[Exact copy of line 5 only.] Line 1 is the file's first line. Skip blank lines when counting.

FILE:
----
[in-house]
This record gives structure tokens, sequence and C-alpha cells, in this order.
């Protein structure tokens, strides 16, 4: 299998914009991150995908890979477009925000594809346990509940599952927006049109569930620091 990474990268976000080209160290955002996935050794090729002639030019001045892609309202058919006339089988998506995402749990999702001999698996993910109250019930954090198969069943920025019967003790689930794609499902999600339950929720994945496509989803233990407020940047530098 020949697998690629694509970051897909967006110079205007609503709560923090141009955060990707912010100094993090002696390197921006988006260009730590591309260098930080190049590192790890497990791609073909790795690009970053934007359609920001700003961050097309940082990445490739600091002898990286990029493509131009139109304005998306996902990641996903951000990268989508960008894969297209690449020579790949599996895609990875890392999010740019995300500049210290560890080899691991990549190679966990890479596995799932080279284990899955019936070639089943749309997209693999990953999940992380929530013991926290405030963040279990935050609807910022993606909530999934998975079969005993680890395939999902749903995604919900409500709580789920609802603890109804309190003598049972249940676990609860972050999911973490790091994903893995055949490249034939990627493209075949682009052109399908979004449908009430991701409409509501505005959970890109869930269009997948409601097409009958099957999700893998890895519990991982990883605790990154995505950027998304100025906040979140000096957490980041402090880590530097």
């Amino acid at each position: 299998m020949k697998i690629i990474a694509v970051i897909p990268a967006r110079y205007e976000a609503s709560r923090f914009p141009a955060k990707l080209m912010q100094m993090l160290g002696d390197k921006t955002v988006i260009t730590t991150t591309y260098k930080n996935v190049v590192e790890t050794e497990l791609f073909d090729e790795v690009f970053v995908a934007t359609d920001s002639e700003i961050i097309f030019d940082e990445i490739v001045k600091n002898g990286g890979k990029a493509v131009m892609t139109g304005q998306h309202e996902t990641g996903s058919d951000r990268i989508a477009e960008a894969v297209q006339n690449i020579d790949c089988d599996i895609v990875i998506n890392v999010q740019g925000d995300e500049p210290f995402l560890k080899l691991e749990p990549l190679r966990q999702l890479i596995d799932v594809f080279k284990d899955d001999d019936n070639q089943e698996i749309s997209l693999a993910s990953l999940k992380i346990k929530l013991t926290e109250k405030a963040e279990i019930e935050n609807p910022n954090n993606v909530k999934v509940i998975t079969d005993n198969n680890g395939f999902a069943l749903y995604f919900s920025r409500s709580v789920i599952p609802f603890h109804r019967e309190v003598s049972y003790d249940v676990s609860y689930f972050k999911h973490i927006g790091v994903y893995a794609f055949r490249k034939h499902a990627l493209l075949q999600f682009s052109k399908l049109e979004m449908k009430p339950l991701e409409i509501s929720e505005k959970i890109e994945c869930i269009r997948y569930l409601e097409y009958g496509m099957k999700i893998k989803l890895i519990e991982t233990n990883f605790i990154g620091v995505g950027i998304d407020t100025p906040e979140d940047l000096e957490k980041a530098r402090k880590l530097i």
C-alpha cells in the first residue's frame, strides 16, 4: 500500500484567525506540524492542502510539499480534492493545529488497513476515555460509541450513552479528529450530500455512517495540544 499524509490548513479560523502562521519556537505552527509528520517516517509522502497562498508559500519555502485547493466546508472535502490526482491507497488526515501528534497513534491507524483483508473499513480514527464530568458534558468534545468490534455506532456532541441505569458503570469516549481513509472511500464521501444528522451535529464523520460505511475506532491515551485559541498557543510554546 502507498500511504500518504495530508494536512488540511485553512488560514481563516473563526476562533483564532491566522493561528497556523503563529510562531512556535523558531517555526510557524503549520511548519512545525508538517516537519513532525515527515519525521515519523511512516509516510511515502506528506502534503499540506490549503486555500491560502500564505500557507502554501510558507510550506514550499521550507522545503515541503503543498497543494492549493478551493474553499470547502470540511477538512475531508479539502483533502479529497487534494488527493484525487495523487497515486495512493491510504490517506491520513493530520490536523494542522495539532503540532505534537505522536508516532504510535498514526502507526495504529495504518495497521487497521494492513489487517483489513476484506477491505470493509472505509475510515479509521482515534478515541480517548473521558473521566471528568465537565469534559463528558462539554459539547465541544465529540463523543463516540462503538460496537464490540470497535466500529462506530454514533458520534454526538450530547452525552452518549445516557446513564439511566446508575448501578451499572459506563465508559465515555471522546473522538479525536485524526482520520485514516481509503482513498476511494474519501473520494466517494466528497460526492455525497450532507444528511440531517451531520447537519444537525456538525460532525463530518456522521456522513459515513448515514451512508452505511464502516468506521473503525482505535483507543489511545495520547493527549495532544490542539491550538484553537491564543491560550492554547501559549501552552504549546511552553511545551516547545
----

C-alpha cells in the first residue's frame, strides 16, 4: 500500500484567525506540524492542502510539499480534492493545529488497513476515555460509541450513552479528529450530500455512517495540544 499524509490548513479560523502562521519556537505552527509528520517516517509522502497562498508559500519555502485547493466546508472535502490526482491507497488526515501528534497513534491507524483483508473499513480514527464530568458534558468534545468490534455506532456532541441505569458503570469516549481513509472511500464521501444528522451535529464523520460505511475506532491515551485559541498557543510554546 502507498500511504500518504495530508494536512488540511485553512488560514481563516473563526476562533483564532491566522493561528497556523503563529510562531512556535523558531517555526510557524503549520511548519512545525508538517516537519513532525515527515519525521515519523511512516509516510511515502506528506502534503499540506490549503486555500491560502500564505500557507502554501510558507510550506514550499521550507522545503515541503503543498497543494492549493478551493474553499470547502470540511477538512475531508479539502483533502479529497487534494488527493484525487495523487497515486495512493491510504490517506491520513493530520490536523494542522495539532503540532505534537505522536508516532504510535498514526502507526495504529495504518495497521487497521494492513489487517483489513476484506477491505470493509472505509475510515479509521482515534478515541480517548473521558473521566471528568465537565469534559463528558462539554459539547465541544465529540463523543463516540462503538460496537464490540470497535466500529462506530454514533458520534454526538450530547452525552452518549445516557446513564439511566446508575448501578451499572459506563465508559465515555471522546473522538479525536485524526482520520485514516481509503482513498476511494474519501473520494466517494466528497460526492455525497450532507444528511440531517451531520447537519444537525456538525460532525463530518456522521456522513459515513448515514451512508452505511464502516468506521473503525482505535483507543489511545495520547493527549495532544490542539491550538484553537491564543491560550492554547501559549501552552504549546511552553511545551516547545